Expression of human complement factor H prevents age-related macular degeneration-like retina damage and kidney abnormalities in aged Cfh knockout mice.

Journal Article (Journal Article)

Complement factor H (CFH) is an important regulatory protein in the alternative pathway of the complement system, and CFH polymorphisms increase the genetic risk of age-related macular degeneration dramatically. These same human CFH variants have also been associated with dense deposit disease. To mechanistically study the function of CFH in the pathogenesis of these diseases, we created transgenic mouse lines using human CFH bacterial artificial chromosomes expressing full-length human CFH variants and crossed these to Cfh knockout (Cfh(-/-)) mice. Human CFH protein inhibited cleavage of mouse complement component 3 and factor B in plasma and in retinal pigment epithelium/choroid/sclera, establishing that human CFH regulates activation of the mouse alternative pathway. One of the mouse lines, which express relatively higher levels of CFH, demonstrated functional and structural protection of the retina owing to the Cfh deletion. Impaired visual function, detected as a deficit in the scotopic electroretinographic response, was improved in this transgenic mouse line compared with Cfh(-/-) mice, and transgenics had a thicker outer nuclear layer and less sub-retinal pigment epithelium deposit accumulation. In addition, expression of human CFH also completely protected the mice from developing kidney abnormalities associated with loss of CFH. These humanized CFH mice present a valuable model for study of the molecular mechanisms of age-related macular degeneration and dense deposit disease and for testing therapeutic targets.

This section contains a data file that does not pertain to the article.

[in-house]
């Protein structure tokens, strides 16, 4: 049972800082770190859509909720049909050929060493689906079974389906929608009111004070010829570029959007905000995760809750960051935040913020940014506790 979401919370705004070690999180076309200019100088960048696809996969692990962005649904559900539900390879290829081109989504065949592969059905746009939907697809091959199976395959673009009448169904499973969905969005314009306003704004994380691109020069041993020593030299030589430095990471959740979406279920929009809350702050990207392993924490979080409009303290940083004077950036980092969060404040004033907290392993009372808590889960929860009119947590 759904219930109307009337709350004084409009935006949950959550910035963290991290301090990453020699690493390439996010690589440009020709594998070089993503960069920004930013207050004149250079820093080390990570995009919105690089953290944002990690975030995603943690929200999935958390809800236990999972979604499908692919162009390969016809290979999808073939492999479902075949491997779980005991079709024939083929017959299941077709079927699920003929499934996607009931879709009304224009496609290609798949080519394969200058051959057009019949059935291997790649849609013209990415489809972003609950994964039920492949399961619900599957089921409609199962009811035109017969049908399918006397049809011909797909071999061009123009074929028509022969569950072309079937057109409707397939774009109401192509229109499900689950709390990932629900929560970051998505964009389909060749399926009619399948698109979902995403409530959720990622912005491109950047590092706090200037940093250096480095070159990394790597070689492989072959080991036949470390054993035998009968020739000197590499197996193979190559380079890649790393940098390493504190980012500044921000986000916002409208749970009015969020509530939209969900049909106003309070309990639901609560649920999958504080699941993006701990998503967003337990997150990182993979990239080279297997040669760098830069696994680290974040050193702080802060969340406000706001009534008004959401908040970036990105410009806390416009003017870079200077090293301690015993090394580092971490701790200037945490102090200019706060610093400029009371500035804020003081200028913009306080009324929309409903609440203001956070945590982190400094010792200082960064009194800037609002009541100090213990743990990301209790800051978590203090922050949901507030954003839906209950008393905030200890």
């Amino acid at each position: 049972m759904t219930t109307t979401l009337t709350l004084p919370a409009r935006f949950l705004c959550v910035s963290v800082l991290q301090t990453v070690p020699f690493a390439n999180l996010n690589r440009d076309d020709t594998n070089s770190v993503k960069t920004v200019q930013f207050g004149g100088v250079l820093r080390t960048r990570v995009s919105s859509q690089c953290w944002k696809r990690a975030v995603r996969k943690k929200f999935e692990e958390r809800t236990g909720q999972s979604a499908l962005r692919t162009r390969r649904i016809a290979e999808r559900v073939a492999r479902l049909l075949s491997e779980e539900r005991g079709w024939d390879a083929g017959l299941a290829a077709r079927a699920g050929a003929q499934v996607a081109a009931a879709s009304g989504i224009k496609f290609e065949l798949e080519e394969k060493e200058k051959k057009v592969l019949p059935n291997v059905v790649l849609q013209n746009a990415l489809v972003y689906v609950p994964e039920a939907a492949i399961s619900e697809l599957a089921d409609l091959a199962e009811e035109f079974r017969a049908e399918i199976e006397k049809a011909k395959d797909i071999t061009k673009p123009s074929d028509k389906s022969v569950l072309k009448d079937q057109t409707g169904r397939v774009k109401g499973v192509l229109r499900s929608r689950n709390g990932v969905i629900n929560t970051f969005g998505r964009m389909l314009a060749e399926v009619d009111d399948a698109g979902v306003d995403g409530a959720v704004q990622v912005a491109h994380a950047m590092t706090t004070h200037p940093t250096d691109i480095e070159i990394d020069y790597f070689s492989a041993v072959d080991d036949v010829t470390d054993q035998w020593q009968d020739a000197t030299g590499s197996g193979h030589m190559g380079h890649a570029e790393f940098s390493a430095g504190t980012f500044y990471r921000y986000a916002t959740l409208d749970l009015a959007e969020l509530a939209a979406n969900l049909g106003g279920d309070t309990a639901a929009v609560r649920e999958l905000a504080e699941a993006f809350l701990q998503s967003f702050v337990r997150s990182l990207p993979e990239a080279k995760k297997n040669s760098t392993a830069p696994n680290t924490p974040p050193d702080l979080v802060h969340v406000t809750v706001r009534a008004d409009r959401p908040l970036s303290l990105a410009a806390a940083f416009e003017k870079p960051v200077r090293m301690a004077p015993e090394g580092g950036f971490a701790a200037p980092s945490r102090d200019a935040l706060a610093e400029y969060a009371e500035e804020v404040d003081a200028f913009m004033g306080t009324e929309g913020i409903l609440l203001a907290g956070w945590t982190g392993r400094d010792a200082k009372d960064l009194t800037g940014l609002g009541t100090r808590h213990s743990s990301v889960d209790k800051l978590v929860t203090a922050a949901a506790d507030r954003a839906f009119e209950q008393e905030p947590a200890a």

Full Text

Duke Authors

Cited Authors

  • Ding, J-D; Kelly, U; Landowski, M; Toomey, CB; Groelle, M; Miller, C; Smith, SG; Klingeborn, M; Singhapricha, T; Jiang, H; Frank, MM; Bowes Rickman, C

Published Date

  • January 2015

Published In

Volume / Issue

  • 185 / 1

Start / End Page

  • 29 - 42

PubMed ID

  • 25447048

Pubmed Central ID

  • PMC4278241

Electronic International Standard Serial Number (EISSN)

  • 1525-2191

Digital Object Identifier (DOI)

  • 10.1016/j.ajpath.2014.08.026


  • eng

Conference Location

  • United States